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CYTOKINES: INTERLEUKINS AND TUMOUR NECROSIS FACTOR 243
provide a means of treating or alleviating chronic or inflammatory conditions associated, at least in part, with eosinophilia (increased eosinophil counts).
A number of strategies may be adopted to inhibit IL-5 activity. Methods currently under investigation include:
• inhibition of IL-5 synthesis/release by T-lymphocytes;
• use of anti-IL-5 monoclonal antibodies or soluble IL-5 receptor polypeptides;
• development of a mutant IL-5 capable of binding its receptor but without triggering signal transduction;
• identification of a low molecular mass substance which, by interacting with either IL-5 or its receptor, would prevent direct interaction of the cytokine and its receptor and hence prevent IL-5 signalling.
A soluble receptor has been identified in vivo which, when produced by recombinant means and administered at higher levels, does act as an effective receptor antagonist. Fab fragments of a humanized anti-IL-5 monoclonal antibody (Chapter 10) have also been produced, which can reduce IL-5-mediated effects in animal models.
Alanine scans (use of genetic engineering to generate a series of mutant proteins in which each residue in the native protein is systematically changed to alanine) of IL-5 have identified several residues important in ligand-receptor interaction. Replacement of IL-5 residue No. 13 (usually Glu) with alanine, while having no effect upon receptor binding, almost totally prevents subsequent initiation of signal transduction.
The ongoing (chronic) nature of many inflammatory conditions renders most attractive the development of a drug which would:
• exhibit a long circulatory half-life;
• be relatively inexpensive;
• be capable of being administered orally.
All the protein-based potential therapeutics discussed above fail to meet any of these criteria. Low molecular mass antagonists of IL-5 or its receptor may prove of most use. A number of research teams are screening for such substances. The development strategies pursued include:
• computer-aided drug design; attempts are being made to logically design molecules capable of binding to specific regions of IL-5 (or its receptor) and hence blocking their function;
• traditional screening methods; the screening of microbial, plant or other extracts for substances capable of interfering with IL-5 ligand-receptor interaction.
Thus far, at least one class of compound — isothiazolone derivatives — has been identified as potent IL-5 inhibitors. These substances react with a free sulphydryl group on the surface of the IL-5 receptor a-subunit, thereby preventing ligand binding. Isothiazolones are already used as anti-microbial agents, but are quite toxic.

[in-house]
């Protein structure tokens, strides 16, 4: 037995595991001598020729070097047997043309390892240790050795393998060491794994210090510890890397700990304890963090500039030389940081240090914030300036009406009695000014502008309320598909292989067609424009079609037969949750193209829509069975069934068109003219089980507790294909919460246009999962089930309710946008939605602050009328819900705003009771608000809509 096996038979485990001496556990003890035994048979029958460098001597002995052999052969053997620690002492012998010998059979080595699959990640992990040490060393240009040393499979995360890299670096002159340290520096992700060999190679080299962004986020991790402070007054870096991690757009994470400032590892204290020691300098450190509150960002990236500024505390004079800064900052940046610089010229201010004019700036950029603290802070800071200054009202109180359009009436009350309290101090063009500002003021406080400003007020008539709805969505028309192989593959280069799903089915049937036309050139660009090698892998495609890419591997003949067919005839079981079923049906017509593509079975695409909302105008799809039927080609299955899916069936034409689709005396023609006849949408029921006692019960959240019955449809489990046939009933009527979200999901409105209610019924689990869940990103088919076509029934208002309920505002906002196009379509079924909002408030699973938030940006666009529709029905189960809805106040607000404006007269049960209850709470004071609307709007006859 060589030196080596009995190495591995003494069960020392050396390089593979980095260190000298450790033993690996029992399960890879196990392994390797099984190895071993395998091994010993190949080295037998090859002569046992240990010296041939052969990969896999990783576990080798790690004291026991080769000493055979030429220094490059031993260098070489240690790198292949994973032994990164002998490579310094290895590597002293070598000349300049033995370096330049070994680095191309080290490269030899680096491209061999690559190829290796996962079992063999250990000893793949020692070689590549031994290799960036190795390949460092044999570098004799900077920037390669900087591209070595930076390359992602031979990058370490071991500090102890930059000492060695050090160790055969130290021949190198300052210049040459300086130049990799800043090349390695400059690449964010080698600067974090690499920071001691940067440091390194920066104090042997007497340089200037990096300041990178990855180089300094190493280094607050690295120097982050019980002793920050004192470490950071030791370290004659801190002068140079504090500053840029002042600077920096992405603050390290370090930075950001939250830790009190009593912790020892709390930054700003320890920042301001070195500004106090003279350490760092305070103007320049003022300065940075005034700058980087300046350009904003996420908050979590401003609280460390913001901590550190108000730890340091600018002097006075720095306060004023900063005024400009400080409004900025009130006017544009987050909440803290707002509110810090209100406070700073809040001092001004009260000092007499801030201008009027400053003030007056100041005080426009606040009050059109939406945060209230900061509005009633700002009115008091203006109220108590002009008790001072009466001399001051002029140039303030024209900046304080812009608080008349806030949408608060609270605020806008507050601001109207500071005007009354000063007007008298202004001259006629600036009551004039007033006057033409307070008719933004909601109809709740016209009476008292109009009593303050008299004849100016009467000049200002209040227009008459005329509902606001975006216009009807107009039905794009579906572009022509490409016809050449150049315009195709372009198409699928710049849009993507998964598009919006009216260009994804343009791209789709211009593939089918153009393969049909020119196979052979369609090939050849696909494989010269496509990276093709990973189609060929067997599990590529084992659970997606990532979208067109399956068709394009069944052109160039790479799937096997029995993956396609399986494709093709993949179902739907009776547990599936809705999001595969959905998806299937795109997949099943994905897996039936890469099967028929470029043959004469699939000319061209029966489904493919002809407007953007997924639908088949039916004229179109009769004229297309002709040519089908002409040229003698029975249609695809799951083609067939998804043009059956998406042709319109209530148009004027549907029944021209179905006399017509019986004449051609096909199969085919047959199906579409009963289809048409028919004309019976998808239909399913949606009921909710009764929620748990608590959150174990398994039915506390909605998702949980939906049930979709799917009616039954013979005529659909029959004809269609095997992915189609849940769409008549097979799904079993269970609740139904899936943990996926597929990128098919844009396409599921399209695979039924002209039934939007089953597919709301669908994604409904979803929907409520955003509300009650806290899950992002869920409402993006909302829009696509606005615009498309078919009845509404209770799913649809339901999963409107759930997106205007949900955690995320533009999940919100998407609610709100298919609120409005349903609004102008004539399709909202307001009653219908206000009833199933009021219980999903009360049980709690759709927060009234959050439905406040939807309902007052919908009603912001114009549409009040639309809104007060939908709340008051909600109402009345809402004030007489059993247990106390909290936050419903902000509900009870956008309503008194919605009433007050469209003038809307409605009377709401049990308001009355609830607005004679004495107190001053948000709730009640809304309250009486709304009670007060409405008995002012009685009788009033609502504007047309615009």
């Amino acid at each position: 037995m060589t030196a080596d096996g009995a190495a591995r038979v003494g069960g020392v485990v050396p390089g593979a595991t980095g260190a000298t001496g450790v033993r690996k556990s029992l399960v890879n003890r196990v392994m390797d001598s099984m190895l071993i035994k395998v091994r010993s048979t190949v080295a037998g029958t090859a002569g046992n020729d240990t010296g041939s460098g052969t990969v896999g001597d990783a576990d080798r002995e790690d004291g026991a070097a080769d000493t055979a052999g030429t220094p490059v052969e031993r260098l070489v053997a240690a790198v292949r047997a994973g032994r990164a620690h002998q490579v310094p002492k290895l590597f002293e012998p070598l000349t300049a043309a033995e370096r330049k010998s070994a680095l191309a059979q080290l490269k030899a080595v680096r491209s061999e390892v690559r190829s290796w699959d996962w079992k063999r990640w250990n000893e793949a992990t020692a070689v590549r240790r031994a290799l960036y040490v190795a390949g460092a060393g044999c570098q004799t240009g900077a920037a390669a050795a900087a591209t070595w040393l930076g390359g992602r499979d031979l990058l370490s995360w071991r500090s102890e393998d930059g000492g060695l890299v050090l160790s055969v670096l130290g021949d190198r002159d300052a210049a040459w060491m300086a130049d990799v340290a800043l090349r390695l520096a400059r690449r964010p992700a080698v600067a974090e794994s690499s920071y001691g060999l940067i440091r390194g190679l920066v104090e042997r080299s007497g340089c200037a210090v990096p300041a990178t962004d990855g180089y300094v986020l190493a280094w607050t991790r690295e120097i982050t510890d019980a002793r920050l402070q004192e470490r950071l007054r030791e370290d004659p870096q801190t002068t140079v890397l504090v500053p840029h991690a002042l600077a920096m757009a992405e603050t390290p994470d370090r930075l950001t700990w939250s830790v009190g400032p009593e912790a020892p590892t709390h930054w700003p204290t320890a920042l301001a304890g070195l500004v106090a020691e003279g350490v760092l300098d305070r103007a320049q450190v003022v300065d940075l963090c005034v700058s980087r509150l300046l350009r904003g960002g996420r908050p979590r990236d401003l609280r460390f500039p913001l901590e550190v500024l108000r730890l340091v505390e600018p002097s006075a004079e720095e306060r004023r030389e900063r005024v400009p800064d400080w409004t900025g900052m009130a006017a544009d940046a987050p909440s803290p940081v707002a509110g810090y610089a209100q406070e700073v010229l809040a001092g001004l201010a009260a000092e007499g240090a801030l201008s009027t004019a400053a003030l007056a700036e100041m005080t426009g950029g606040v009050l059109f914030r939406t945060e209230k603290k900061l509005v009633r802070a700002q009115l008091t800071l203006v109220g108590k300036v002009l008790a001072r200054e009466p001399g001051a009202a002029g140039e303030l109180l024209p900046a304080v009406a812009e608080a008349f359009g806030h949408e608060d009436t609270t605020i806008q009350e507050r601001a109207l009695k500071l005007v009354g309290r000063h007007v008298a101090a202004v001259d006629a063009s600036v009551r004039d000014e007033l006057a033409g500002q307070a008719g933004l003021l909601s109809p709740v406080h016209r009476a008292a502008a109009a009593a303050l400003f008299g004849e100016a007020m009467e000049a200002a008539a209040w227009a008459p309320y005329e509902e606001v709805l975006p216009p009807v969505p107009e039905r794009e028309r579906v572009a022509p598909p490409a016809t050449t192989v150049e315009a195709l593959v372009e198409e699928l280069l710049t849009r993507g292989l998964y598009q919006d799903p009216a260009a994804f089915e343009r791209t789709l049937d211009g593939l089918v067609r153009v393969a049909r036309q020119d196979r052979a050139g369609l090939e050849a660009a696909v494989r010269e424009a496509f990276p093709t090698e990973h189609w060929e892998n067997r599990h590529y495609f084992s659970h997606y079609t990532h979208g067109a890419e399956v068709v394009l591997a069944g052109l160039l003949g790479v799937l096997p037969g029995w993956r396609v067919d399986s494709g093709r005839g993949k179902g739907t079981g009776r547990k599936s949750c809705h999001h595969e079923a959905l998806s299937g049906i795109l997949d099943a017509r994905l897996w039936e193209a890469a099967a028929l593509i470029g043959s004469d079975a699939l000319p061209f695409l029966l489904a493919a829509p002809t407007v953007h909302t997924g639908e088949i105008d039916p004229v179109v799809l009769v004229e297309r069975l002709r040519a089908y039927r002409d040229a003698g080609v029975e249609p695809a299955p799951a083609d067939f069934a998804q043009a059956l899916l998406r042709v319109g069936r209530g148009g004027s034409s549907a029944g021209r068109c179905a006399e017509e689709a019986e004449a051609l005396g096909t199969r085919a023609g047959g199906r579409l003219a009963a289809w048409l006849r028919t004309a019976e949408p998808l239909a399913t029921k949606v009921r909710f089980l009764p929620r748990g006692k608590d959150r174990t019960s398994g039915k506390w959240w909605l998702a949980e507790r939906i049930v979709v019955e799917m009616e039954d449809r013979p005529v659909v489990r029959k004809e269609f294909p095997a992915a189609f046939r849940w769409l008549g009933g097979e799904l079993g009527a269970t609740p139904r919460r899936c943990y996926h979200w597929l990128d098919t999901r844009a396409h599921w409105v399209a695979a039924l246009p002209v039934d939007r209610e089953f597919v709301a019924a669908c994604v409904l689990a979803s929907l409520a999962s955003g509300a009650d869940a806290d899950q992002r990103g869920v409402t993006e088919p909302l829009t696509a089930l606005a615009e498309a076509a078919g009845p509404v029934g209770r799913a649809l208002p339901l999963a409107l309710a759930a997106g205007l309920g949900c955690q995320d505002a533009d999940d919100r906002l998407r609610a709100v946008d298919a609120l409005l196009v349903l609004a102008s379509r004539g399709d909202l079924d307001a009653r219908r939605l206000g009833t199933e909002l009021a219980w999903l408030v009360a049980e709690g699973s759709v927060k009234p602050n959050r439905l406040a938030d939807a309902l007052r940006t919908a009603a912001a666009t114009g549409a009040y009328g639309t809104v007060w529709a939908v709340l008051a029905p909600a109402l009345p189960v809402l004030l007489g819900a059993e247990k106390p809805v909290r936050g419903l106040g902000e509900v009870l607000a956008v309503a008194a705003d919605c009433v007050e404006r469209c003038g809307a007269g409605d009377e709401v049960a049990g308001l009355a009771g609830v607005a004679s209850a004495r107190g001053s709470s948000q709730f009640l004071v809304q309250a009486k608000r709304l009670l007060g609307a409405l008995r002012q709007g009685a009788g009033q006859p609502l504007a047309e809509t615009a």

Overall, therefore, inhibition of IL-5-mediated biological activities may be achieved, at least in part, by a number of means. All studies to date, however, have been undertaken in vitro. Clinical trials will be necessary to assess whether any of these strategies are effective in treating chronic asthma or other inflammatory conditions.
Interleukin 12 represents a cytokine that has just begun to generate substantial clinical interest. This is due to its ability to generate a very strong cell-mediated immune response. IL-12 is a heterodimeric structure composed of two polypeptide subunits, termed p35 and p40. p35 is a 196 amino acid glycoprotein exhibiting a molecular mass in the 30-35 kDa range. p40, containing 306 amino acids, is also glycosylated and exhibits a molecular mass in the 35-45 kDa range. Neither chain on its own exhibits biological activity . Monocytes/macrophages appear to represent the major cellular source of IL-12. Sensitive cells express a cell surface 180 kDa glycoprotein, which serves as the IL-12 receptor. The mechanism of signal transduction remains to be characterized. Whatever its mechanism of signal transduction, IL-12 induces a number of important biological effects, including:
• stimulation of IFN-g synthesis and release from T lymphocytes and NK cells;
• activation of NK cells;
• induction of the growth and differentiation of precursor T lymphocytes specifically producing TH1 cells.
Such biological activities suggest various clinical scenarios in which this cytokine may be positively employed (Table 5.8).
TH1 cells (i.e. T helper type 1 lymphocytes) are the cellular population that triggers a cell-mediated immune response. This is the most effective means by which the immune system can identify and destroy many foreign agents, particularly viruses, bacteria or parasites, that have entered host cells.
In many instances, the unaided immune response to such infections can be inadequate, leading to prolonged and/or serious illness. Examples include the malaria and tuberculosis agents, the HIV virus (which has infected at least 14 million people worldwide), leishmaniasis (caused by the protozoan Leishmania, from which 12 million people suffer) and schistosomiasis, (caused by the Schistoma mansoni helminth, which currently infects approximately 250 million people worldwide).